Inheritance of Fruit Traits in Capsicum annuum: Heirloom Cultivars as Sources of Quality Parameters Relating to Pericarp Shape, Color, Thickness, and Total Soluble Solids

in Journal of the American Society for Horticultural Science

Inheritance of fruit-related traits was studied in a population generated by crossing two heirloom pepper (Capsicum annuum) cultivars, Round of Hungary and Bulgarian carrot. Inheritance of corrugated pericarp phenotype of ‘Round of Hungary’ behaved as a recessive trait controlled by two genes while round fruit shape behaved as a single gene. Pungent cultivar Bulgarian carrot had significantly higher total soluble solids, titratable acidity, antioxidant activities, and significantly thinner pericarp than fruit of Round of Hungary. Pericarp thickness was related to differences in both cell number and cell size. Analyses of F2 fruit indicated that fruit weight was positively correlated (P < 0.01) to fruit width and pericarp thickness. Fruit width was negatively correlated (P < 0.01) to fruit length and total soluble solids and positively correlated (P < 0.01) to pericarp thickness. Yellow color was negatively correlated (P < 0.05) to total soluble solids. Fruit length showed high inbreeding depression and transgressive segregation. Color measurements showed that yellow was correlated to lightness, and the relationships between red and yellow color spaces and carotenoid composition were complex.

Abstract

Inheritance of fruit-related traits was studied in a population generated by crossing two heirloom pepper (Capsicum annuum) cultivars, Round of Hungary and Bulgarian carrot. Inheritance of corrugated pericarp phenotype of ‘Round of Hungary’ behaved as a recessive trait controlled by two genes while round fruit shape behaved as a single gene. Pungent cultivar Bulgarian carrot had significantly higher total soluble solids, titratable acidity, antioxidant activities, and significantly thinner pericarp than fruit of Round of Hungary. Pericarp thickness was related to differences in both cell number and cell size. Analyses of F2 fruit indicated that fruit weight was positively correlated (P < 0.01) to fruit width and pericarp thickness. Fruit width was negatively correlated (P < 0.01) to fruit length and total soluble solids and positively correlated (P < 0.01) to pericarp thickness. Yellow color was negatively correlated (P < 0.05) to total soluble solids. Fruit length showed high inbreeding depression and transgressive segregation. Color measurements showed that yellow was correlated to lightness, and the relationships between red and yellow color spaces and carotenoid composition were complex.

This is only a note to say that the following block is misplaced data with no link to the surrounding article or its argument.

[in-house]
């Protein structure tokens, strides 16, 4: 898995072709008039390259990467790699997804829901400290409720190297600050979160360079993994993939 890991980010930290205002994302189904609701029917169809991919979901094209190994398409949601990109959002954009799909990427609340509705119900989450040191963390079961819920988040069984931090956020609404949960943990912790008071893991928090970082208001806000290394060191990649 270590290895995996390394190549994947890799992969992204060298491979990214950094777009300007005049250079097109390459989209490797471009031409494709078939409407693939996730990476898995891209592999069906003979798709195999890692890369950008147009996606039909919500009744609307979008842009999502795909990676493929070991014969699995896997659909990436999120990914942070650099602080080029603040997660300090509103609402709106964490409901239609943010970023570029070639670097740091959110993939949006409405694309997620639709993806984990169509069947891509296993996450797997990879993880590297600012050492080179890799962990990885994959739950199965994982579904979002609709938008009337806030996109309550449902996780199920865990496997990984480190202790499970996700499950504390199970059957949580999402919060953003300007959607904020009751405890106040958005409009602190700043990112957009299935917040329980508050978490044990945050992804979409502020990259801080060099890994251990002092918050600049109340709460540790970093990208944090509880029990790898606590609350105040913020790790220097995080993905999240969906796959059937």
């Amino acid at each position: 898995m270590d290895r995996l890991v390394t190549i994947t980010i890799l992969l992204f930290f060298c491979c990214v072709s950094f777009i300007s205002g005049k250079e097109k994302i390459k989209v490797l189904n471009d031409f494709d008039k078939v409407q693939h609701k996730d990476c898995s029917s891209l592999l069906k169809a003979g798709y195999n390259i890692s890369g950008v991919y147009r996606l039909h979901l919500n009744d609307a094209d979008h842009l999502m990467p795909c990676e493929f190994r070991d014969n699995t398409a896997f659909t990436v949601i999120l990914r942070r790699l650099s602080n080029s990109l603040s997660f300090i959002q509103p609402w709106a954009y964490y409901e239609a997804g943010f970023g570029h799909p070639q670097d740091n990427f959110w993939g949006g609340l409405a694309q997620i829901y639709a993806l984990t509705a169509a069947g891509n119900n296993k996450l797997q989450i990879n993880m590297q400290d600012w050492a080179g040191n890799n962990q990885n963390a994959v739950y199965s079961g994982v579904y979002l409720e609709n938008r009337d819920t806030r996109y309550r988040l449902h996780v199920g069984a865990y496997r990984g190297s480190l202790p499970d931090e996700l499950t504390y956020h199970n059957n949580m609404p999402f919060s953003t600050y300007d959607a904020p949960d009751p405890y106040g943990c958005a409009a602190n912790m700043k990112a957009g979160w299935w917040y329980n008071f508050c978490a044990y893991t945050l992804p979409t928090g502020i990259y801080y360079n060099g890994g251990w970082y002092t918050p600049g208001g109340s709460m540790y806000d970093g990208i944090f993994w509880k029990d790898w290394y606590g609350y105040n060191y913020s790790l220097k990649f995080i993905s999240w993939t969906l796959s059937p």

Capsicum annuum, a vegetable crop of international importance, has rich genetic diversity for fruit traits. Much of this diversity has been exploited to develop sweet, blocky peppers that are most popular in commercial production and typically harvested at the green (immature) stage (Crosby, 2008). Recently, a class of sweet pepper types harvested at ripe stage (full color) has gained popularity in the U.S. retail market and are marketed as “stoplight peppers,” “sweet minis,” and “lunchbox snack peppers.” Colored sweet peppers are recognized for their visual appeal, sweet flavor, antioxidant activities, nutritive carotenoids, and anti-inflammatory compounds (Park et al., 2012; Sancho et al., 2002; Sun et al., 2007). We have initiated a program at the University of Florida to develop specialty pepper cultivars with improved quality related to shape, color, flavor, and health-promoting phytochemicals.

Although previous genetic research has revealed the inheritance of many horticultural traits in C. annuum (Ben-Chaim and Paran, 2000; Deshpande, 1933; Khambanonda, 1950; McArdle and Bouwkamp, 1983; Peterson, 1959; Wang and Bosland, 2006), certain traits relevant to fruit development and quality have not been examined. Studies on the inheritance of fruit quality traits are needed to devise breeding programs to tailor specific traits. Research on fruit development in peppers can be expected to contribute to our understanding of fleshy fruit evolution in the Solanaceae and provide valuable insights into the genetics of commercially important traits (Tanksley, 2004; Tomato Genome Consortium, 2012). Because heirloom cultivars could be sources of desirable traits lacking in modern cultivars, we examined the inheritance of fruit traits in a population derived by crossing two contrasting, open-pollinated heirloom cultivars of C. annuum. This study confirms previous data on inheritance of fruit morphometric parameters and adds new data on the inheritance of pericarp shape, thickness, antioxidant potentials, and total soluble solids.

Materials and Methods

Plant material and cultivation conditions.

Seeds of C. annuum cultivars Bulgarian carrot and Round of Hungary were purchased from Park Seed Co. (Greenwood, SC) and Johnny’s Selected Seeds (Winslow, ME), respectively. The plants generated from these seed lots were uniform and had distinct heritable traits such as ripe fruit color, pungency, and fruit shape. Plants were grown in 11.4-L plastic containers in a temperature-controlled greenhouse at the University of Florida, Gainesville, FL. The cross ‘Bulgarian carrot’ × ‘Round of Hungary’ was made during Nov. 2010. F1 seeds of a single fruit were harvested and grown in 11.4-L plastic containers during Spring 2011 and selfed to generate an F2 population.